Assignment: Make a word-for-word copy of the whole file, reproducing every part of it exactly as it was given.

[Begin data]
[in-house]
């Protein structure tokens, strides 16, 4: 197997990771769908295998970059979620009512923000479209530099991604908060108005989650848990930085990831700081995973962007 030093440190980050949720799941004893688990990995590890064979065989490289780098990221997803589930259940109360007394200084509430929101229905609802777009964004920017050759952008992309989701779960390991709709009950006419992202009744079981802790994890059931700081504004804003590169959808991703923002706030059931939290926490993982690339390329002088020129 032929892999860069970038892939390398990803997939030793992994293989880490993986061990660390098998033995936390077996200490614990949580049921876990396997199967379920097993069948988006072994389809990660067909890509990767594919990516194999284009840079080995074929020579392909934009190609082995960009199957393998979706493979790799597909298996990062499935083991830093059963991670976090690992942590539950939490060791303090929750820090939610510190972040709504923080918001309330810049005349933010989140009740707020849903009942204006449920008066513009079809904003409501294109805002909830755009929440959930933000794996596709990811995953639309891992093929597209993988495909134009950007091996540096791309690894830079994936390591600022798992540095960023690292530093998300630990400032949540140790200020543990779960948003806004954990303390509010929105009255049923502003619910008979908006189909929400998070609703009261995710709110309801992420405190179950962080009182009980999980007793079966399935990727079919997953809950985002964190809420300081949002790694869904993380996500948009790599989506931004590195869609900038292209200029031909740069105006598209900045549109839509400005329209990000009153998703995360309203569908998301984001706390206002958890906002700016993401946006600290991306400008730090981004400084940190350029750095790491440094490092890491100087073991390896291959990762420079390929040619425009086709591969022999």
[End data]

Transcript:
[in-house]
């Protein structure tokens, strides 16, 4: 197997990771769908295998970059979620009512923000479209530099991604908060108005989650848990930085990831700081995973962007 030093440190980050949720799941004893688990990995590890064979065989490289780098990221997803589930259940109360007394200084509430929101229905609802777009964004920017050759952008992309989701779960390991709709009950006419992202009744079981802790994890059931700081504004804003590169959808991703923002706030059931939290926490993982690339390329002088020129 032929892999860069970038892939390398990803997939030793992994293989880490993986061990660390098998033995936390077996200490614990949580049921876990396997199967379920097993069948988006072994389809990660067909890509990767594919990516194999284009840079080995074929020579392909934009190609082995960009199957393998979706493979790799597909298996990062499935083991830093059963991670976090690992942590539950939490060791303090929750820090939610510190972040709504923080918001309330810049005349933010989140009740707020849903009942204006449920008066513009079809904003409501294109805002909830755009929440959930933000794996596709990811995953639309891992093929597209993988495909134009950007091996540096791309690894830079994936390591600022798992540095960023690292530093998300630990400032949540140790200020543990779960948003806004954990303390509010929105009255049923502003619910008979908006189909929400998070609703009261995710709110309801992420405190179950962080009182009980999980007793079966399935990727079919997953809950985002964190809420300081949002790694869904993380996500948009790599989506931004590195869609900038292209200029031909740069105006598209900045549109839509400005329209990000009153998703995360309203569908998301984001706390206002958890906002700016993401946006600290991306400008730090981004400084940190350029750095790491440094490092890491100087073991390896291959990762420079390929040619425009086709591969022999």